“For the love of money is the root of all kinds of evil, and by craving it some have wandered away from the faith and pierced themselves with many pains.” -1 Timothy 6:10
Before you sideswipe your keyboard with your mouse after reading a Bible verse, pump the brakes and hear me out. Yes, I am a follower of Jeeesus (Southern Baptist emphasis added), but the point to be made here is not one centered on theology. The point here to be made is one that is plaguing our society to the point that the most ardent atheist would have a difficult time denying. That is, if they looked at the world objectively and were truly….TRULY… honest about the reality of what we are all witnessing together.
The catalyst of this discussion was a podcast I listened to recently. To be more accurate, I have listened to this podcast multiple times. I will not mention their names out of courtesy because they are not here to defend their views. There is no doubt that what I took away from the podcast was most likely not the intention of the host and the guest. But the world and its history has been replete with unintended consequences.
The podcast in question centered around issues pertaining to the death penalty. This led me down Memory Lane and my time as an undergraduate student… then a graduate student… then a PhD candidate. If you want to be ostracized in modern Criminology programs, support the death penalty. That is especially true at the doctoral level. And then, my dear friends, comes the job interview amongst your “peers.”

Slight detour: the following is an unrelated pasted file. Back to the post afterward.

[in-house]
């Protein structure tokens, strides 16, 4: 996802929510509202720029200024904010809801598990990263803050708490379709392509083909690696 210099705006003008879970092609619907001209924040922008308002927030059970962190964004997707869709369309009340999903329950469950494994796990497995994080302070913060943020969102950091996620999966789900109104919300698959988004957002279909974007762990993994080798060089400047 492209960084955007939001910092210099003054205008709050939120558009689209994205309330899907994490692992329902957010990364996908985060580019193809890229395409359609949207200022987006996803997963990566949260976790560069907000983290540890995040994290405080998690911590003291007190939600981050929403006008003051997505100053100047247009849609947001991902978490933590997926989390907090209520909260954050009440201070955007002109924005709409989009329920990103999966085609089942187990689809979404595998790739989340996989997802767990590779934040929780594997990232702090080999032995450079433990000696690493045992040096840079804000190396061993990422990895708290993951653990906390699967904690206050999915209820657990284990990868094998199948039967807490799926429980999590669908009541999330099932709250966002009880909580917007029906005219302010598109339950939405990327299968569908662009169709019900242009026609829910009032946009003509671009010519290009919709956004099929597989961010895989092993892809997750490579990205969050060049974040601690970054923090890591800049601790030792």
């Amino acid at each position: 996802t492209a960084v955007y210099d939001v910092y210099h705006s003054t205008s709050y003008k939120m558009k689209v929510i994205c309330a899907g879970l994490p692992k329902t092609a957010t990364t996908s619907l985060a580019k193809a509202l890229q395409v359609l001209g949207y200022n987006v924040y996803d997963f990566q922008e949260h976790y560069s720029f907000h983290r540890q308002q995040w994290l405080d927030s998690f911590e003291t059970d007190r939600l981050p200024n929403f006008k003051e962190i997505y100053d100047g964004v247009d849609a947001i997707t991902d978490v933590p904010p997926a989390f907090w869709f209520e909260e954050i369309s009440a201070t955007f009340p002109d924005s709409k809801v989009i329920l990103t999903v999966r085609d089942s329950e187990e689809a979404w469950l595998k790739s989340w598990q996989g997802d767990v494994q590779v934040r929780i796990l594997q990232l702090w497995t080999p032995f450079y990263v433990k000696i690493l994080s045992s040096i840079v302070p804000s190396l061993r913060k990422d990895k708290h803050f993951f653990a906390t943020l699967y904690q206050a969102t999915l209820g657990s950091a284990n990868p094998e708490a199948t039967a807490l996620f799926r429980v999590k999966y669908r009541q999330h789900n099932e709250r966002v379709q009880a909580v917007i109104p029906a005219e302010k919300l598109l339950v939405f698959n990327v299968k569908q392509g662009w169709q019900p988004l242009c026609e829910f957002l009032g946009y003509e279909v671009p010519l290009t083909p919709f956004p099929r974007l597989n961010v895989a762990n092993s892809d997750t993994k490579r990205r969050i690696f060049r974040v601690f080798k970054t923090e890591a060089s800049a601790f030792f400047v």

I’ll go ahead and let the cat out of the bag. I don’t support the electric chair. I do support the electric couch. Let justice be served three at a time.
I’ll give you a few seconds to wipe your drink off of your screen…..
A running joke in American courthouses revolves around the desire for justice. Many lawyers will jokingly then ask how much you can afford. The problem is they aren’t joking. This is true in civil and criminal courts. During my 47 trips around the sun, I have had the misfortune of having to hire an attorney twice. The first time it financially devastated me and I still came out of that situation with a rectum the size of the Chesapeake Tunnel. We look at money on the front end of the spectrum in American justice without even realizing that we also do it on the tail end of the argument as well.
I recall a professor whom I deeply admired relating once that on average, it cost $8 million to execute a person in America. By the time we tallied up investigation and prosecution costs, the cost of confinement, and the resulting appeals process that would in many cases be paid by the taxpayer on behalf of an indigent defendant, the final bill tallied up to around $8 million. These numbers that I am recalling were related by a professor I had in the early 1990s. Imagine what that cost is today.